The Choreography Curator
It’s not easy to catch artistic director Helgi Tomasson for a chat mid-season at San Francisco Ballet. The company must squeeze eight programs into little more than three months a year at the War Memorial Opera House (the San Francisco Opera is the other principal tenant). Tomasson spends much of that period rushing from studio to studio.
But dealing with that constricted time frame is the only complaint you will hear from Tomasson, and he vents only because of his dancers. “We have a great roster,” he says.
“They must dance; we simply need to have more performance opportunities.”
In other respects, Tomasson, now 68, is satisfied. “If you had asked me 26 years ago if I would still be here, I’d say you were crazy,” confesses the Iceland-born former dancer in his airy office at SFB’s headquarters. “I think I have accomplished a lot by bringing in so many different choreographers to challenge the dancers.”
In his first years helming the company, Tomasson almost gleefully confounded expectations. He came to San Francisco in 1985, after retiring from a distinguished 15-year career dancing at New York City Ballet. But he had choreographed little and his management experience consisted of running a small chamber troupe. Rumors spread about the future identity of the company; Tomasson’s long relationship with Balanchine and Robbins led many to expect a pale imitation of NYCB.
But the cynics underestimated Tomasson’s passion for investigating a wide range of choreography, which was stoked in part by his early stints at the Joffrey and Harkness Ballets. So, while SFB performs Balanchine in exemplary fashion, the company devotes comparable attention to fare from Fokine to Forsythe. Tomasson has invited outstanding modernists, like Mark Morris and Paul Taylor, to make new dances. Christopher Wheeldon is an annual guest. And it was Tomasson who commissioned Alexei Ratmansky’s first American ballet.
“I have tried to show the entire spectrum of dance based on ballet technique,” he explains. When a revival of Forsythe’s blistering Artifact Suite again divided audiences this season, Tomasson was scarcely apologetic: “I loved the response,” he says. “In the second half of Artifact, the influence of Balanchine is unmistakable. Forsythe even acknowledges that debt.”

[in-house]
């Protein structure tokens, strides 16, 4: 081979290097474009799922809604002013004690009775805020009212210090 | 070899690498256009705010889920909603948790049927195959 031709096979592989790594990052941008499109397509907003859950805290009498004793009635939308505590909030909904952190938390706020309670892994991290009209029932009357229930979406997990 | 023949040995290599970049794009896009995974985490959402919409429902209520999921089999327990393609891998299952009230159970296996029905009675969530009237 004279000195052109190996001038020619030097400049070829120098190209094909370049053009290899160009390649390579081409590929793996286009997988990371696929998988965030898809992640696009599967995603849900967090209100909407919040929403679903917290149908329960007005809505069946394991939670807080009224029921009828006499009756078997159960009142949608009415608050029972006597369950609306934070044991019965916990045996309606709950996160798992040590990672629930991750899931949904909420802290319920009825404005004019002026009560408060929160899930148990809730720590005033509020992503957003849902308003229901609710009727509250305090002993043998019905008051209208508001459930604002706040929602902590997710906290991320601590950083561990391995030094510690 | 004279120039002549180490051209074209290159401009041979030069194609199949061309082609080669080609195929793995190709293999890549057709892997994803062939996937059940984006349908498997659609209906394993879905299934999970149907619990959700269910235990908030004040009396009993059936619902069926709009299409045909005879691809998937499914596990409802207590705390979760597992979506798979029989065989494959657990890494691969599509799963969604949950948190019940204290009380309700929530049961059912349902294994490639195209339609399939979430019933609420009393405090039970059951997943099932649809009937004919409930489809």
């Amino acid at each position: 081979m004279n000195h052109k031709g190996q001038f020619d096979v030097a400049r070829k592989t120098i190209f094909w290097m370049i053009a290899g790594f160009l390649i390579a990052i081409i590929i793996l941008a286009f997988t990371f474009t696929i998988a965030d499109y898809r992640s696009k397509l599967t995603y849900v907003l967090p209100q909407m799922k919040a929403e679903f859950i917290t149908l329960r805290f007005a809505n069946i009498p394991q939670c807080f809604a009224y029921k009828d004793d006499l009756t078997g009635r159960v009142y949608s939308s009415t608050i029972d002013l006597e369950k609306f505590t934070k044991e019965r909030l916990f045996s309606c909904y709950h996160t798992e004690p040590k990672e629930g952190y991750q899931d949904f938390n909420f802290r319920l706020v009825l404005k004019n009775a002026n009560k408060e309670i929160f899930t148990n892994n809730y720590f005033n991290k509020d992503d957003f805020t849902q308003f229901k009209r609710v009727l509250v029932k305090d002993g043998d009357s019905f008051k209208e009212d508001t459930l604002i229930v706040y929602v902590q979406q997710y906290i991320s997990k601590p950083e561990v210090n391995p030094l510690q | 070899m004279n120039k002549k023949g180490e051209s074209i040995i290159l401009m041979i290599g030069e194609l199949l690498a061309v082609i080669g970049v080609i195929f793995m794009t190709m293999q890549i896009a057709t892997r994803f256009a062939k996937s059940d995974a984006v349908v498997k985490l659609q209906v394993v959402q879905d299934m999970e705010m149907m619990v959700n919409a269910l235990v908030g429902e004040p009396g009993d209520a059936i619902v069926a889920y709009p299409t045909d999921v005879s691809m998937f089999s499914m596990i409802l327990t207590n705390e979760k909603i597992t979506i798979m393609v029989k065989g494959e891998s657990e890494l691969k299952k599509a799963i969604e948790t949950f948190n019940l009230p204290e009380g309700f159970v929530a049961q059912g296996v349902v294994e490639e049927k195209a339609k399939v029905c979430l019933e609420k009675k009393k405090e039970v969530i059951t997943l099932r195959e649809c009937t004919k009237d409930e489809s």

It is clear that Tomasson’s tenure in San Francisco has eradicated that ancient distinction between a national and regional American ballet company. What strikes you, even on first exposure to SFB, is the sheer stage-worthiness of the dances before you. Everything looks immaculately rehearsed. Revival here usually means rebirth.
Tomasson credits both his years with Balanchine and his SFB staff for that accomplishment: “They are very conscious of how choreographers want their ballets to be danced. We must be true to their visions, to their different characters and styles. The style is part of the meaning.”
To make up for the short season in San Francisco, Tomasson has pushed constantly for an extensive touring schedule, both here and abroad. “It has made us visible and highly respected,” he says. Those tours, which have included several visits to Europe and Asia, have generated interest among dancers worldwide and, no doubt, are partially responsible for SFB’s remarkable international roster. (Ask Tomasson why there are so few American principals at the moment, and he will query you: “Where are they?”)
Hailing from all over, there is no physical prototype for SFB dancers. They flourish in all shapes, heights and sensibilities. What they share, however, is an exceptional speed of articulation. British choreographer Wayne McGregor, who set his Chroma on SFB this season, says that, “after the Paris Opéra Ballet, San Francisco is the fastest ballet company in the world.”
Tomasson receives hundreds of DVDs every year from hopeful dancers. “You can tell a lot about a dancer’s talent from a DVD,” says Tomasson. “What you can’t tell is how a dancer will fit in with everybody else. We have a very high standard here. How do new dancers look in class? Can they keep up with the others?”
Tomasson prefers to see hopefuls try out in company class. “I need to think about whom I can pair them with. Sometimes, in choosing new dancers, I must go with what I need. I may have a lot of short guys in the company at some point, so I would not require too many tall women that season.”
Budget limits play a major role in determining who gets hired. But that situation changes annually and Tomasson’s advice is: “Persevere.”
He does not deny that students at the SFB School have an advantage in the hiring process. “There’s always a need for corps dancers, and there are some very talented people coming out of the program,” says Tomasson. “If we can’t hire them, we try to help them find jobs in other places. The school is very good about opening doors. I have often picked up the phone and asked directors of other companies if they need a dancer with particular qualifications.”
Ask Tomasson if he ever had to audition for Mr. B and he laughs. He had been a student at School of American Ballet for six months, but never made the cut to get into NYCB. A few years later, while dancing with Harkness, he received a telegram from Mr. B’s assistant, Barbara Horgan, urging him to come to New York and take classes with the company for a week.
“One day a dancer congratulated me. ‘Oh,’ I was told, ‘everybody knows you’ve been hired.’
“Was that an audition? You tell me.”
At A Glance
San Francisco Ballet
Number of Dancers: 69 company members and 4 apprentices
Contract Length: 42 weeks
Minimum Weekly Starting Salary: Corps: $1,064.78; soloist: $1,478.71; principal: $1,913.47, plus overtime, vacation pay and other benefits.